Articles on Art history

Displaying 61 - 80 of 83 articles

You’re in a gallery looking at Dani Marti’s It’s All About Peter. What do you do next? Photo: Jamie North. Image courtesy of the artist and BREENSPACE, Sydney.

Three simple steps to understand art: look, see, think

What’s the key to understanding art? Could there be some easy steps to unpacking the meaning of an artwork? The short answer is: yes. I recently wrote an article for The Conversation called Three questions…
Why are Western Australian artists such as Flynn Talbot, whose work X Y is pictured here, left out of the bigger picture? Flynn Talbot Studio/Undiscovered Symposium

Western Australian art is excluded from the national conversation

Despite our interconnectedness through radio, television and the internet, the coverage of arts and cultural activities in Australia is viewed from a very close focus. This corrupts our understanding of…
Extreme duration can transform otherwise simple activity into something strange and powerful. Marina Abramović, The Artist Is Present, 2010, MOMA, New York. Andrew Russeth

Explainer: extreme duration in the performing arts

Last September, I sat down in the Capital Theatre in Bendigo to listen to American composer Morton Feldman’s String Quartet No.2 played by the Flux Quartet from New York. Sounds a nice way to spend an…
Jian’s case suggests the Chinese government is far from “opening up”. R. Ian Lloyd/Flickr

Guo Jian’s detainment paints a familiar picture of China

Earlier this week, just three days before the 25th anniversary of Tiananmen Square democratic movement, Chinese-Australian artist Guo Jian was taken from his Beijing home by local police. He’s currently…
John Constable, Sketch for ‘Hadleigh Castle’, c.1828–9. Tate

Kenneth Clark – the last art historian in pursuit of beauty

There is currently something of a Kenneth Clark renaissance, with an exhibition devoted to him just opened at Tate Britain, and a new Civilisation planned by the BBC. If there is anything to be gained…
Corrado Giaquinto, Italian 1703–1766, worked in Spain 1753–62, Allegory of Justice and Peace (Allegoria della Giustizia e della Pace) c.1753–54 oil on canvas, 216.0 x 325.0 cm. Museo Nacional del Prado, Madrid (P00104), Spanish Royal Collection

Italian masterpieces from Spain in Australia? They brush up nicely

Nationalism is not always a good thing where understanding art is concerned, but in the case of Italian Masterpieces from Spain’s Royal Court, Museo del Prado on show at the National Gallery of Victoria…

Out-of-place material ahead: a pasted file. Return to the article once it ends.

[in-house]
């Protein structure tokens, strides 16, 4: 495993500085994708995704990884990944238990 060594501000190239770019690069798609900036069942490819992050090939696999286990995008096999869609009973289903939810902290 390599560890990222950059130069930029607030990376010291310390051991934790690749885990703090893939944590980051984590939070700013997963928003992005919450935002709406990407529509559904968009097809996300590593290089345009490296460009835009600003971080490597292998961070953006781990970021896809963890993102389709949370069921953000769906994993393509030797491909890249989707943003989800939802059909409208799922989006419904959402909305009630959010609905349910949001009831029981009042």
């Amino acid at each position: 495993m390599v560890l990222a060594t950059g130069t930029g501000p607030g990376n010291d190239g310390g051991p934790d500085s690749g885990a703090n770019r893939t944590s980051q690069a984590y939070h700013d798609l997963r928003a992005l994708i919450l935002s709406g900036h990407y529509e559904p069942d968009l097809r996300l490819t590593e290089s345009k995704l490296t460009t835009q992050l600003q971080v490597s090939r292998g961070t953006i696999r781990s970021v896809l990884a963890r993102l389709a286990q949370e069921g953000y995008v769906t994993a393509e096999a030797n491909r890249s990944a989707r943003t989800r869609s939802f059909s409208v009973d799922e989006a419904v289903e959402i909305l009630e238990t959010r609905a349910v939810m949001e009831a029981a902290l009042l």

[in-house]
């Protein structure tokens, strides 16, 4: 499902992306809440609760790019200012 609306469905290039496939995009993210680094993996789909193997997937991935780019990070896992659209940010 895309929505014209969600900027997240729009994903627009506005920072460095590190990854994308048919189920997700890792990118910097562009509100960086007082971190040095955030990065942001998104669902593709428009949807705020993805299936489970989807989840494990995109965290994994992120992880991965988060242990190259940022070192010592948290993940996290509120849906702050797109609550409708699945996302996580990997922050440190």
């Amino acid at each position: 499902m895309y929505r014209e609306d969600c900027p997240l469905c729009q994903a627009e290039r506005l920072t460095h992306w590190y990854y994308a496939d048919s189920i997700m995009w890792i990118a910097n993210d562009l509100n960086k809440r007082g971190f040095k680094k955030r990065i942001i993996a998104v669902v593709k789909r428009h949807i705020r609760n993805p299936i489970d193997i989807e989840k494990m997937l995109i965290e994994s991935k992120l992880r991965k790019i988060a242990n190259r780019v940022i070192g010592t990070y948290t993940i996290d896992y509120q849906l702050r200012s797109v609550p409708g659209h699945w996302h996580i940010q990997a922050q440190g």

Early prototype of Skippy. Kangaroo Private Collection Courtesy of Nevill Keating Pictures Ltd

It’s Australia v England, in battle over Stubbs masterpieces

Not for the first time Britain and Australia are at loggerheads over cultural heritage. At issue this time are two images of genuine historical significance to both countries: Kongouro from New Holland…
Max Dupain, Bankstown aerodrome camouflage experiment, c.1943. National Archives of Australia

Hidden history: Max Dupain, modernism and war time camouflage

Max Dupain and Frank Hinder are among the many significant artists who contributed decisively to Australia’s modernist tradition. Less well known, however, is that they both worked for Australia’s military…
Famous for his urban landscape paintings, Australian artist Jeffrey Smart has passed away at the age of 91. AAP/Supplied

Vale Jeffrey Smart: a friendly painter of alien space

Death has a special significance in the history of art. Whenever artists die, a kind of art dies with them. Painting will survive Jeffrey Smart (1921–2013) but the kind of picture that he produced is impossible…
Does the art critic speak for the broader public, for the artist or the connoisseur?

The critical friend: for whom does the art critic speak?

The contemporary art critic cannot say with certainty whether something is good or bad. What good criticism does today is to help the public “see” the artwork. It does not explain and close down meaning…
Namatjira, by Imants Tillers, which won the 2013 Wynne Prize. Art Gallery of NSW

Times change but the art establishment rolls on

It was the 1960s when a curator – who shall remain nameless – was ordered to hang Aboriginal artist Albert Namatjira’s work in his gallery. He hung the painting next to the ladies toilet with a vase of…
Tasmanians have yet to engage fully with the unspeakable in their history. Nina Matthews Photography

Coming to terms with Tasmania’s forgotten war

Is Tasmania at a tipping point? Over the next two weeks The Conversation, in conjunction with Griffith REVIEW and the University of Tasmania, is publishing a series of provocations. Our authors ask where…

Top contributors